Of all the characters we’ve seen in this series, Claire Temple might very well be the most heroic.
More courtroom drama
Matt Murdock may have been MIA for most of it, but it was really cool getting to see Foggy and Karen put on a trial defense for Frank Castle. It also helped establish that these two weren’t just Matt’s helpless sidekicks. They were both strong and resourceful enough to make their own way without him—which is ultimately what they did.
I’m one of the few people who wasn’t completely enamored with Vincent D’Onofrio’s portrayal of The Kingpin last season. He definitely had his moments, but he seemed to spend most of his screen time looking neutered or completely out of control. Maybe it’s just me, but those aren’t the characteristics I’d associate with a man who is supposed to be New York’s most feared organized crime boss.
Ironically, his time and actions in prison make Fisk seem more terrifying than ever. His ruthless and cunning machinations are on full display along with a hard-edged iron will—which Matt painfully experiences after trying to threaten him.
This is the Kingpin I always wanted.
What mostly worked
Elodie Yung’s portrayal of Elektra Natchios kept me off balance most of the time—which might be exactly what she and the show’s writers were going for. But even if that was the case, I’m not sure it was done properly.
One minute, Matt hates her and wants her out of his life. The next, he’s ready to run away with her forever. This happened more than once and within a relatively short span of time, making his swing in emotions toward her hard to believe.
Yung’s chemistry with Cox was good, but it sometimes felt like she went overboard with the gleeful/sadistic part of Elektra’s personality. That said, she did grow on me quite a bit by the end of the season, which made her character’s (temporary) death a real let down. If you’re going to fridge a badass assassin who can clearly handle herself a fight, maybe do it in a way that doesn’t have her blocking a dude’s sai with the middle of her torso while wearing her new armored costume. I mean, c’mon…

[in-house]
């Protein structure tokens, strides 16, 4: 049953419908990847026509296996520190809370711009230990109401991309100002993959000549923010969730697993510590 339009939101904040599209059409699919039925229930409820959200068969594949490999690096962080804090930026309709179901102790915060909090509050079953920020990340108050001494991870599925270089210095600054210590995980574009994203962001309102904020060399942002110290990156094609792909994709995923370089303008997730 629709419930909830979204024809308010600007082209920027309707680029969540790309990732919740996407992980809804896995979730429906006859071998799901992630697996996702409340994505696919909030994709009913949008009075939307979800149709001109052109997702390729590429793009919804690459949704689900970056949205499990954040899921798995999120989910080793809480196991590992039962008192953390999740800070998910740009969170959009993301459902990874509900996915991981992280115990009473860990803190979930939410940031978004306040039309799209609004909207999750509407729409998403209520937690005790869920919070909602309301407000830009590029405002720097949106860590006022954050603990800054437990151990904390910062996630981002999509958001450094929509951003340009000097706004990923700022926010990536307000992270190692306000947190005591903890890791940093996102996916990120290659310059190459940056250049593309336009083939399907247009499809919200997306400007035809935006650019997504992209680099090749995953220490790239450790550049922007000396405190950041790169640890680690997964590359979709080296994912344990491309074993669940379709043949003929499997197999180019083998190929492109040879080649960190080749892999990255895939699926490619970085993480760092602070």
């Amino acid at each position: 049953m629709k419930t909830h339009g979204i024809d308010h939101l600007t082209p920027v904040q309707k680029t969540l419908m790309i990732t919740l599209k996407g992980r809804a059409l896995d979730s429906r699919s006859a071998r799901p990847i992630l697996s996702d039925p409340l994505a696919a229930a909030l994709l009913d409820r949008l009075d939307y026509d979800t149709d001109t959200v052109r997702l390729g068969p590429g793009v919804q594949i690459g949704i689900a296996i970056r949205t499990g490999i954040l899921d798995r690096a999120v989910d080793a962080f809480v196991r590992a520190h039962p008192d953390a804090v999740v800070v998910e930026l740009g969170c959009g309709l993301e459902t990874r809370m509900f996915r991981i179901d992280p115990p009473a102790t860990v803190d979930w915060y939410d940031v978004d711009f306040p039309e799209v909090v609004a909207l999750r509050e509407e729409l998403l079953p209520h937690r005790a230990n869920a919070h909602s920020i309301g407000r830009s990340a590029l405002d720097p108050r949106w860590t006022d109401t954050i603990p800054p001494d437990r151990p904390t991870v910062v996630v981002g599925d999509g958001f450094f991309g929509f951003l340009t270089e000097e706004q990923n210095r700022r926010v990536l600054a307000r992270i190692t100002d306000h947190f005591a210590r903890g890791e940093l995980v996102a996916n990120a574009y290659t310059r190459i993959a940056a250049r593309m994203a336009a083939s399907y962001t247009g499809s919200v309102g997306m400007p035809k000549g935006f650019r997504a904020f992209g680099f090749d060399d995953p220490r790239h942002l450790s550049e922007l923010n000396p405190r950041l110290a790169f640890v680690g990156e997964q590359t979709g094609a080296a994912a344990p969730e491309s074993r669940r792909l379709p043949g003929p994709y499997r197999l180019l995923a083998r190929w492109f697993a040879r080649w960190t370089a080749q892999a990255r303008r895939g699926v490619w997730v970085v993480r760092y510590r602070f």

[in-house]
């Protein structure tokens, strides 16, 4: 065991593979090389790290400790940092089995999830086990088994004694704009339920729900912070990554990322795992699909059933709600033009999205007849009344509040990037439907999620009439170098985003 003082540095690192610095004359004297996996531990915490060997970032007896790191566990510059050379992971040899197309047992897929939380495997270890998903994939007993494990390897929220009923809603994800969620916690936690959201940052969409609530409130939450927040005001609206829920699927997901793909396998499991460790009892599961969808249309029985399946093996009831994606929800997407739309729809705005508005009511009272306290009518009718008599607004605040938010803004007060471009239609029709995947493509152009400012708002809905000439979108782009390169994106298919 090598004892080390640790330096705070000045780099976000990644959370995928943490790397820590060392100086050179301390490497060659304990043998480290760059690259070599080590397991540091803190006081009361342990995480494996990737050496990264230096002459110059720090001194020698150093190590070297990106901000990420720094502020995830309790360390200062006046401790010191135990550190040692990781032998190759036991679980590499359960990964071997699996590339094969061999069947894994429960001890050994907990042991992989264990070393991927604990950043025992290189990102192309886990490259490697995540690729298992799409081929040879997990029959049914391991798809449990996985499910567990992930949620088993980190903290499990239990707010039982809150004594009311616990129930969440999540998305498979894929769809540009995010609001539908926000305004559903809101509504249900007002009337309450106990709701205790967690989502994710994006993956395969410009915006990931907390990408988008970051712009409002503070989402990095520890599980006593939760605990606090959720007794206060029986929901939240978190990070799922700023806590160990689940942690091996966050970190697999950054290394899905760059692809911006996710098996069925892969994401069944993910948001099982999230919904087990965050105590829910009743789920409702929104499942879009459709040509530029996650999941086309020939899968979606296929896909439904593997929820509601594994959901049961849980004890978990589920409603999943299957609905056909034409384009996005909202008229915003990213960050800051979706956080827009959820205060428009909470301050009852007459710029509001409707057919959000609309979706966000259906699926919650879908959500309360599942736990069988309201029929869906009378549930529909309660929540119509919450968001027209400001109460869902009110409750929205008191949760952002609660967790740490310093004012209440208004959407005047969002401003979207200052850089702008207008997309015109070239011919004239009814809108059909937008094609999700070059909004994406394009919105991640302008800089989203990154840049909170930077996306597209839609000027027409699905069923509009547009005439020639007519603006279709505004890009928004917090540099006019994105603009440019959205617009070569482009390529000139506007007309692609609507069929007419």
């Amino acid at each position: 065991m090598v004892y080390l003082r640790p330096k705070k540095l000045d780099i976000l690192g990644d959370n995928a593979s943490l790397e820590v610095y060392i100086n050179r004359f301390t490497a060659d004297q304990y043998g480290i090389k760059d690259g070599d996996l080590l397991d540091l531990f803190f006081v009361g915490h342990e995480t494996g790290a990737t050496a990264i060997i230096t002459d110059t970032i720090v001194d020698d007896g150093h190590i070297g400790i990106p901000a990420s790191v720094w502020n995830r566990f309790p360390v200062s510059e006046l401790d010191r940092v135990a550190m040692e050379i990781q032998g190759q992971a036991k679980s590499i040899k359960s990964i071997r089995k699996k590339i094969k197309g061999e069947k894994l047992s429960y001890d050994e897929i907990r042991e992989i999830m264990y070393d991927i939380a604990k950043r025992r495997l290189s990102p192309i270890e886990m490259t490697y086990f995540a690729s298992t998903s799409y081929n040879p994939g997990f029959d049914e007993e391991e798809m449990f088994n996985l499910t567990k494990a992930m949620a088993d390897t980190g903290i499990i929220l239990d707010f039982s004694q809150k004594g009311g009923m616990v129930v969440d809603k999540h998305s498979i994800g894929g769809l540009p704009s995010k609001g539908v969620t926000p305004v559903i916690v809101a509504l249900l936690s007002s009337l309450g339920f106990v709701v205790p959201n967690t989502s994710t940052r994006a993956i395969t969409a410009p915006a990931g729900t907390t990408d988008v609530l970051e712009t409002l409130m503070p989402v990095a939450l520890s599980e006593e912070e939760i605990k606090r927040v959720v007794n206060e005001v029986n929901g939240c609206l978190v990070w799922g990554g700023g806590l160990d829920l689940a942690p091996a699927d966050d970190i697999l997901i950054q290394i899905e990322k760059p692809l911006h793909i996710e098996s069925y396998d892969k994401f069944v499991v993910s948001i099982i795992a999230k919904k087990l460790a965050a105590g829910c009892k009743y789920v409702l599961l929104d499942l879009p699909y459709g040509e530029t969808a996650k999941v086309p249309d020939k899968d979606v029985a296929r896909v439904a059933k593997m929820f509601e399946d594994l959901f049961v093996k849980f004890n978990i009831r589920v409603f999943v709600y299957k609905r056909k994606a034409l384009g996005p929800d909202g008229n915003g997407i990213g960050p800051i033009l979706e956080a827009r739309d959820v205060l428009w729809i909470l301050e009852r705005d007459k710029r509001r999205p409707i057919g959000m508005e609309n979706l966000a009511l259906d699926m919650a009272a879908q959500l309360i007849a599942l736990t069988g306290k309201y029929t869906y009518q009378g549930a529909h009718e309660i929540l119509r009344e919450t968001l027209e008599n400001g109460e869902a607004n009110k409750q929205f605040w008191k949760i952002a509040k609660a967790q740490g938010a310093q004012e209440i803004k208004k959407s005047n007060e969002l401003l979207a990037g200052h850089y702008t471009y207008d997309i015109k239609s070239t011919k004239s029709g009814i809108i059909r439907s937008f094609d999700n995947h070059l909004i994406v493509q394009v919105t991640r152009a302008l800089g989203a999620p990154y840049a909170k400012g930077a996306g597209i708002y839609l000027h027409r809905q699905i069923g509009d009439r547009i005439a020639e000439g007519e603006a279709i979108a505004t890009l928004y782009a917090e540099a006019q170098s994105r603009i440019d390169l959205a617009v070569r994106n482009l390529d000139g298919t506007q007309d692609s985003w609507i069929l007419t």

At least we know she’s not dead, though. No way The Hand put her in that coffin full of kid blood (and dressed her in her comic book red outfit) just for kicks. I do wish we’d seen more of her life growing up under Stick’s tutelage—or at least seen it sooner than the penultimate episode. It added a lot to her character a little too late.
Scott Glenn once again does a fantastic job portraying Matt’s former mentor. Unfortunately, his character makes some very confusing (or possibly stupid) decisions that were hard to wrap my head around.
– If Elektra is Black Sky (ugh…we’ll get the whole ‘Black Sky’ thing in the next section), and he’s supposed to kill her, then why did he save her the first time? Was the conversation he overheard really enough change his plan from ‘Save My Apprentice’ to ‘Put out a Hit on Her?’ Wouldn’t it have been easier if he let the whole BLACK SKY/WORST THING EVER end with her bleeding out in the car? I know that seems harsh, but this dude killed freaking kid in the first season. It’s not like he didn’t have it in him.
– Is it just me, or would Stick save himself a lot of trouble if he just told Matt (and Elektra) what the hell was going on from the start instead of being so frustratingly cryptic until people started punching him?
I guess having a one-take fight scene every season is going to be Daredevil’s thing now. Unfortunately, the stairwell brawl we got doesn’t live up to the Old Boy-inspired throw down from Season 1. Don’t get me wrong—it’s still pretty awesome. But it also feels a lot more stylized than the raw/brutal hallway scene.
With that said, however, the season two fight scenes are generally superb, particularly the ones involving Elektra. They’re graceful, but not too pretty. Every punch and kick is felt, giving us another jolt of street level pain that makes Daredevil’s corner of the Marvel universe a darker, more savage place.
Oh yeah, and The Punisher shoots a guy’s face off. Like, in full view of the camera. That was nuts.
While I’m still not 100% sold on Daredevil’s costume, I did like the minor tweaks and upgrades it got. Also, I LOVED Melvin Potter’s introduction of the long-awaited billy club in the season finale (along with Elektra’s new duds).
Speaking of Potter, I wish we saw a bit more of him. I can see how too much would be overkill, but he’s such a fascinating character. Even if he doesn’t fall into the Gladiator persona he’s had in the comics, it’d still be fun to watch him and Daredevil interact a bit more.
What didn’t work
Colonel Roy Schoonover as The Blacksmith
I’ve seen a lot of reviews praising this “shocking” reveal, but I still have a few questions/issues with it.
– For starters, do we get any sort of explanation why a decorated war veteran turned into a city-destroying drug kingpin? I guess money and power is the simple answer, but that seems kind of lame.